Eventually, the couple got serious and began making plans. They felt it would be a good place to raise their children. “Families show up at breweries, to church, to the mall . . . Go to other, bigger cities and you don’t see that. Boston? You don’t see kids playing in the street.” He also fell in love with the natural beauty of the area, saying that is something he always looks for given that he was born in beautiful Alaska. He loved hiking and flyfishing here. He closed the business in Illinois, retaining the brand, and they moved here in 2020.

The restaurant will be a barbeque restaurant, but he’s looking to make it fit with the area and plans to offer a range of food options. He points out that trout can be smoked, as well as vegetables. He plans to have a comfortable spot for a range of tastes and will adapt to demand. “What if we want to smoke lobster? What about potatoes? We’re on Gay Street. How do we enhance the community? . . . I feel like this is a great spot that I want to run for a long time. I don’t want this to be a blueprint for cookie-cutter knockoffs and do ten more. I want this.” He wants it to be nice enough for date-night and casual enough to come watch the game.

He plans to support as much local as possible, ” . . . beer included, we’re not doing any national brands. I look at the food the same way. Whatever we’re doing, let’s do it with excellence.” To that end, we sampled delicious house-made pretzels as we talked, even though he pointed out no one would expect that. “It’s not the Ben Show. We’ve got a really well-rounded team.” He’s also looking to buy local and regional liquors and food, as much as is possible. “Our vibe is homemade. Made with love.”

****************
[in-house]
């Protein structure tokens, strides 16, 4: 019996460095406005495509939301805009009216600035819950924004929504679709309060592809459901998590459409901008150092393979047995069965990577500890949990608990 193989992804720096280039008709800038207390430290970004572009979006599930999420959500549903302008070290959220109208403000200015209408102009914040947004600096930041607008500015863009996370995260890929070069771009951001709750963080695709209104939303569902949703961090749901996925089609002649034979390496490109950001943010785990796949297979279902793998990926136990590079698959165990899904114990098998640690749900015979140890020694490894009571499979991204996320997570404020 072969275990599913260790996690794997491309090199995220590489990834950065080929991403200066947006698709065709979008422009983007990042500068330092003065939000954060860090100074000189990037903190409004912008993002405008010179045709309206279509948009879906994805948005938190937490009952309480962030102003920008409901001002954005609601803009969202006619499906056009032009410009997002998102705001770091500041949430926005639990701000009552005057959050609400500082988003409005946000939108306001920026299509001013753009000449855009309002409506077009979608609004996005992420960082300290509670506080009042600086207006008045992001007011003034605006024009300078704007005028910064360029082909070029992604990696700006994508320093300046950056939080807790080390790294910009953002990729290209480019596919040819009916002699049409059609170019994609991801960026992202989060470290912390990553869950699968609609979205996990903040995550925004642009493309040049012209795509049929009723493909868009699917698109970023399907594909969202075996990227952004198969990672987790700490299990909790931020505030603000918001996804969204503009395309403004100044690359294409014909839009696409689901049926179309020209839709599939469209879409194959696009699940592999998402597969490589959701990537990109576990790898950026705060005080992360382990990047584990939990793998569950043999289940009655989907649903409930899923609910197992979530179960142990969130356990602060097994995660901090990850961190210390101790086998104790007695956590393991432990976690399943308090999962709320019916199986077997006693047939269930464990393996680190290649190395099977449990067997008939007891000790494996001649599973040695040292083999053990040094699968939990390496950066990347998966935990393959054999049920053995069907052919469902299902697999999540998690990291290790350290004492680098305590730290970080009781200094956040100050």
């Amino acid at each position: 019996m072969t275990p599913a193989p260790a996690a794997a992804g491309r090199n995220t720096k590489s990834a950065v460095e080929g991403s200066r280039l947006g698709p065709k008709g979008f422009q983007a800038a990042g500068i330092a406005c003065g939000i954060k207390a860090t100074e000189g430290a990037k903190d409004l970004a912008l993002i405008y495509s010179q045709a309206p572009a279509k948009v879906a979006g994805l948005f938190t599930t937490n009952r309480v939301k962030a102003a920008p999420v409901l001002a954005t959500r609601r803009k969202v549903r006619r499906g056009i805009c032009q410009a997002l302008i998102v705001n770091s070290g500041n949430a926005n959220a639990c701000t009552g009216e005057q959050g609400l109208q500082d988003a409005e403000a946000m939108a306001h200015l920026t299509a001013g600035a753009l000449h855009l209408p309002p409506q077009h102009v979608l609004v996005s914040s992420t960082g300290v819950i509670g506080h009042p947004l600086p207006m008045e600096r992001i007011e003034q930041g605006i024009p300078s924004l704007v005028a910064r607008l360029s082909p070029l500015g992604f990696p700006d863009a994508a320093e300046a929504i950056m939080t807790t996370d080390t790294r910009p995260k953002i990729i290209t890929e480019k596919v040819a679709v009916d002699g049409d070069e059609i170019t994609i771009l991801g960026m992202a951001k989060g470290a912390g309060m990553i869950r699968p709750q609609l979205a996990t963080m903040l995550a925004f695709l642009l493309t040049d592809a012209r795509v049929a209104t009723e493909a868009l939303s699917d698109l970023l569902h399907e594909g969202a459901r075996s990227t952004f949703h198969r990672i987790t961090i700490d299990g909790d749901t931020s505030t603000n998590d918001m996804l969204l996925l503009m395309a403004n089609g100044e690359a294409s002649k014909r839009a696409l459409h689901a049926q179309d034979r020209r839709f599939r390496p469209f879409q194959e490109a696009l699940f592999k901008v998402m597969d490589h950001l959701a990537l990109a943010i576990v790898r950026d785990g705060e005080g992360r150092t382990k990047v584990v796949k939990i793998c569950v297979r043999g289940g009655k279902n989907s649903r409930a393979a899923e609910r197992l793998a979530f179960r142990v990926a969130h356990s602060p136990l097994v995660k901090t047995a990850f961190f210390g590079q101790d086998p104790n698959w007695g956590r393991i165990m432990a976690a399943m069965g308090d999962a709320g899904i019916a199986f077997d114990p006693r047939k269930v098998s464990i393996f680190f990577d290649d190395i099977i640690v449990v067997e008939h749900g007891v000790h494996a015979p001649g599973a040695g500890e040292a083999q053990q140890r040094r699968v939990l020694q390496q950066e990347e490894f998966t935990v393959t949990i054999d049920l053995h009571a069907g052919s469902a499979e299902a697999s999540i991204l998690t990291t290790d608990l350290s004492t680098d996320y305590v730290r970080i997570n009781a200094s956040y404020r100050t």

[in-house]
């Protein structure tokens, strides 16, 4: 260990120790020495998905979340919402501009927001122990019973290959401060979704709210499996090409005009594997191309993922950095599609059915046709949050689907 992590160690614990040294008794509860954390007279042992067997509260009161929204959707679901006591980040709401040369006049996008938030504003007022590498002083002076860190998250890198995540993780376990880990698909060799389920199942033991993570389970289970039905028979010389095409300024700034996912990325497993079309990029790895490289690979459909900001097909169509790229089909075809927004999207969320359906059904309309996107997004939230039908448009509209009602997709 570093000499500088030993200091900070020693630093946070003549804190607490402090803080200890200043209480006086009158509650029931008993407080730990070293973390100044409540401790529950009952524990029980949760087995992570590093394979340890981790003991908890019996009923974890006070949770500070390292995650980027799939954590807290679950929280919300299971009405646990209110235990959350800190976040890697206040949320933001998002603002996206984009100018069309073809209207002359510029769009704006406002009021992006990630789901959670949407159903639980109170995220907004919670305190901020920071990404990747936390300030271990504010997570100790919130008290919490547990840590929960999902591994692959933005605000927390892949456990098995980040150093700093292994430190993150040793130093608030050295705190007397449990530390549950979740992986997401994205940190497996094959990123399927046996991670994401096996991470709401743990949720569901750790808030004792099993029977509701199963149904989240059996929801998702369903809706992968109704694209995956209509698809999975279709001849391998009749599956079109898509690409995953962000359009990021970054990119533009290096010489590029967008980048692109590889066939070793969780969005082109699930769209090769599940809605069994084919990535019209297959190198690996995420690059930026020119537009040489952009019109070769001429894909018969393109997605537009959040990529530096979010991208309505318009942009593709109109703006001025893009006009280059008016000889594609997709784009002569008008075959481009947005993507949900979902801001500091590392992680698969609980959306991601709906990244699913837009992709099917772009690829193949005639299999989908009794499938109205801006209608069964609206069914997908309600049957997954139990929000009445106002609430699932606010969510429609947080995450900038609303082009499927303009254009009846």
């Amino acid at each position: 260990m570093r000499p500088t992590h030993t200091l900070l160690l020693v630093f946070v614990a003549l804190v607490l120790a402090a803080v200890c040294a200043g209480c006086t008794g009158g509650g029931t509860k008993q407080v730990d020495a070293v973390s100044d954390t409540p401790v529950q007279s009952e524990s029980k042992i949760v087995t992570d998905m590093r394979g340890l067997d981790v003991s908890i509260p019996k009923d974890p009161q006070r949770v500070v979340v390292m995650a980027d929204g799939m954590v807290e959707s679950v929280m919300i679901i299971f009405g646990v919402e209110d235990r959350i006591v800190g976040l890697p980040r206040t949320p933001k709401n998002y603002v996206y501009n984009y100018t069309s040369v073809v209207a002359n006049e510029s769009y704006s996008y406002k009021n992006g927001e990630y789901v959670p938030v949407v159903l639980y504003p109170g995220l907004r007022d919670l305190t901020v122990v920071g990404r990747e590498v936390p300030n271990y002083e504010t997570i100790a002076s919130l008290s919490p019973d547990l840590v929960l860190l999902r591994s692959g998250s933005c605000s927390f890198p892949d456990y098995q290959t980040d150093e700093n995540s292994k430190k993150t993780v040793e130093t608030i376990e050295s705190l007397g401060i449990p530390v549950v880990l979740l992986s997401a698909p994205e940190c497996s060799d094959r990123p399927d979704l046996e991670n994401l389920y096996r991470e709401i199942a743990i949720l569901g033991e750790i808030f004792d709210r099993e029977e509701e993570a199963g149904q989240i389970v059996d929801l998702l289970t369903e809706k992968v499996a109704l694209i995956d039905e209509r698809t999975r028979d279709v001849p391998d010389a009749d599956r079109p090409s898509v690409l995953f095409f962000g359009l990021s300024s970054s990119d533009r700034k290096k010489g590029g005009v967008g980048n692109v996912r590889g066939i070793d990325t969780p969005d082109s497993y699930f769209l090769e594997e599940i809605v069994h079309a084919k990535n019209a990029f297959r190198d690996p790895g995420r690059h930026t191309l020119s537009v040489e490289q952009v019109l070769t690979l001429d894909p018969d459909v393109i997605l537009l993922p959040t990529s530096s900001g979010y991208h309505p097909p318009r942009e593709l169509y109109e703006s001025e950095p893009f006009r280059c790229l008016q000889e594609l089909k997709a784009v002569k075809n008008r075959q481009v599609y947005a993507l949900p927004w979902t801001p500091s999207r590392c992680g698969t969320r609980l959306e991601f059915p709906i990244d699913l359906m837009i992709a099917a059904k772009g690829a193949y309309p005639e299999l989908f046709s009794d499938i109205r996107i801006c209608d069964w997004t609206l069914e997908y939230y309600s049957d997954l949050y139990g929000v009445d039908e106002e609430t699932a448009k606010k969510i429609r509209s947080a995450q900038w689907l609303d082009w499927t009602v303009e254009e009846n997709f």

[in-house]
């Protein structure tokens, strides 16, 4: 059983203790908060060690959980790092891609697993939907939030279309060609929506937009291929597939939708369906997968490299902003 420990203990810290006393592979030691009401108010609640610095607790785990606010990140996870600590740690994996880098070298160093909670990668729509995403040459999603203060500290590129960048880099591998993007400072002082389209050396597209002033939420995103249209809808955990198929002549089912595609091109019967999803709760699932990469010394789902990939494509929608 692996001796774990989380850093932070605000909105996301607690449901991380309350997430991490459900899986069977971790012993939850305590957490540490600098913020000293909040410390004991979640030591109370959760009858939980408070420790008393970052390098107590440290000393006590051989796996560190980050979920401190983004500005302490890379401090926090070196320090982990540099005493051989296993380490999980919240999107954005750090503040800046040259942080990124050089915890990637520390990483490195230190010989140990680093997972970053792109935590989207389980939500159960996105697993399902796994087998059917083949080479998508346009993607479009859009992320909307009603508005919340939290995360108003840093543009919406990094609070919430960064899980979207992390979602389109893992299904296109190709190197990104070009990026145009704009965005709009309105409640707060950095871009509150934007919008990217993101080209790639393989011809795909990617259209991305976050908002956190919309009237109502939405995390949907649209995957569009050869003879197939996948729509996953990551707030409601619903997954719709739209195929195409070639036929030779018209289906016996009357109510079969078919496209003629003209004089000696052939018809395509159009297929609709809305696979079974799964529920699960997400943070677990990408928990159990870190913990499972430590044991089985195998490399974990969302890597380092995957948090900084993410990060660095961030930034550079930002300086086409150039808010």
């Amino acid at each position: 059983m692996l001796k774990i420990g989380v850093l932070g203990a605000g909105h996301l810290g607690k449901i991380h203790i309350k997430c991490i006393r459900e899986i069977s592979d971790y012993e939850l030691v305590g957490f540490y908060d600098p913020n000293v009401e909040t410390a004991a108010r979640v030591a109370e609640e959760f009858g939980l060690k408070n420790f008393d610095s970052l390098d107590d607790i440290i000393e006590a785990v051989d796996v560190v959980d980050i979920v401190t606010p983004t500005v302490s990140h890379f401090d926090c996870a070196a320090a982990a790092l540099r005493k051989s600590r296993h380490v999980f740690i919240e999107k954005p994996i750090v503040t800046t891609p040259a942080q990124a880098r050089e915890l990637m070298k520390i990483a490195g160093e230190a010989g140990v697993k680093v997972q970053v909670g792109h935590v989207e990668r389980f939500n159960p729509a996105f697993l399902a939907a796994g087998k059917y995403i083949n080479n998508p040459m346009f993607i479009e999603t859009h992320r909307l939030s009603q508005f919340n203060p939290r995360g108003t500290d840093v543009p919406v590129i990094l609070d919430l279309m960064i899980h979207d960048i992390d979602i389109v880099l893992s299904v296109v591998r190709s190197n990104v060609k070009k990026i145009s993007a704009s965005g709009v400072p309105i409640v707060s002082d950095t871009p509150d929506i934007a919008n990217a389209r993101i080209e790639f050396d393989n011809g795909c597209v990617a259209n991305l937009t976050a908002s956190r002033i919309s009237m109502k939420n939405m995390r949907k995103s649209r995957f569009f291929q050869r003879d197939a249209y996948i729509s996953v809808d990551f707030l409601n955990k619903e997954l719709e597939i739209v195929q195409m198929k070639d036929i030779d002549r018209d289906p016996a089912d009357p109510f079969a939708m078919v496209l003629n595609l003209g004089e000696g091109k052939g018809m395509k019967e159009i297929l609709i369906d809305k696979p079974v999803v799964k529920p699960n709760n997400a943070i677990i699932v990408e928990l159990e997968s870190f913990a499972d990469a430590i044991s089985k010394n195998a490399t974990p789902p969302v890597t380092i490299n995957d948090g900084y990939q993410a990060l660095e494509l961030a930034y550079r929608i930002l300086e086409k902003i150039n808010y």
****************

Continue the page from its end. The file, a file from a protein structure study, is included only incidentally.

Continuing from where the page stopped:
Mason Crockett sat with us, and Ben called him “my right-hand man.” Mason was with Archer’s for a dozen years (from the beginning), including working downtown at the location here. He said, “I was the manager of the Gay Street Archer’s and definitely happier down here. That’s when I fell in love with being on Gay Street. It’s its own community and everybody knows each other, helps each other out, and I’ve missed it since then.”

In the end, he points out that he might not have ended up with the right team if it had happened earlier and it gave him time to pursue a range of ideas. Brandon Young will be managing the kitchen. He operated a butcher shop in Columbus Georgia but had previously worked at Blackberry Farm. He said he’s happy to get back to the area. He moved up in October and the crew working making the table tops and did the herringbone design from old barnwood he purchased on the bar. The wood also forms a dramatic feature in the center of the restaurant.

Megan Muzzy will be the bar manager. James Reall is also part of the management staff. Local architects oysk3 (who also designed KEFI), with lead architect Steve Young. Pannell Construction served as general contractors. The current plan is to have soft openings early in February and open as soon as they feel they are ready afterward. In the meantime, walk by and check out the very cool copper lettering they made to spell their name on the front and watch their website and Instagram  for updates.